A Lebanese army soldier is seen looking out the back of an armoured vehicle with his weapon in his hands as his team take up positions in the Tayouneh area of Beirut
A group of civilians, with panic on their faces, desperately attempt to run away from the gunfire as they evacuated their homes to safety
A Shiite fighter is seen lying on the floor behind a concrete barricade with his weapon in one hand and a new bullet magazine in the other as he reloads. A host of used bullet casings are scattered on the floor around him
The students huddled in the central corridors with the windows open to avoid major impact, in scenes reminiscent of the 1975-90 civil war. Smoke covered the neighborhood where intense gunfire was relentless. A car caught fire, while a blaze was reported in a lower floor where residents were stuck and called for help.
The violence unfolded while U.S. Undersecretary of State for Political Affairs Victoria Nuland was in the city meeting Lebanese officials. Her schedule was slightly thrown off by the action on the streets.
The demands for Bitar’s removal and calls for protest upset many.
The right wing Christian Lebanese Forces mobilized supporters Wednesday evening after Hezbollah and Amal called for the protest at the Justice Palace, located in a Christian area. Videos circulating on social media showed supporters of the Christian Lebanese Forces marching in the streets, carrying large crosses.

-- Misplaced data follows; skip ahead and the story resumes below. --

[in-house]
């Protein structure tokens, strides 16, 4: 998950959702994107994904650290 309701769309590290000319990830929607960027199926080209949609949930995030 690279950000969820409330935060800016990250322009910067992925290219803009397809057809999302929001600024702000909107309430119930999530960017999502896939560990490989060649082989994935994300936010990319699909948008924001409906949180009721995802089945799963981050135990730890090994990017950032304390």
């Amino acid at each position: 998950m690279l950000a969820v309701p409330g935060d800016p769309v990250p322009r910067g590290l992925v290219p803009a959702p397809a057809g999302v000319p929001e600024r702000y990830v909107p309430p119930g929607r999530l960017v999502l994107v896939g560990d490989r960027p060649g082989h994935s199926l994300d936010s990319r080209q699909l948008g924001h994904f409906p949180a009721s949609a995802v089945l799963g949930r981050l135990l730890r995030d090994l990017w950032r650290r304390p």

A group of Lebanese army soldiers in armoured vehicles enter the Tayouneh area of the Lebanese capital earlier today in an attempt to restore order
A group of soldiers look focused on the job ahead as they enter Beirut to put an end to the fighting that broke out during a protest earlier today
A group of fighters take cover behind a parked car during the chaos which erupted earlier today in Beirut
Lebanese civil defence members and a group of helpers work to evacuate someone injured in the fighting earlier today
Guns are held up ready to be fired by these fighters on the streets of Beirut earlier today. It is currently unclear what caused the violence to break out
What was the chemical explosion in Beirut?
On August 4, 2020, the Lebanese capital city of Beirut was rocked by a huge explosion which left as many as 218 people dead and around 7,000 others were injured.
The origin of the explosion was Warehouse 12 in the port of Beirut.
A fire in the port preceded the explosion, taking hold of the roof of the warehouse, which was situated next to two large grain silos.
Around 6pm local time a large explosion was set off and then followed by a series of smaller explosions.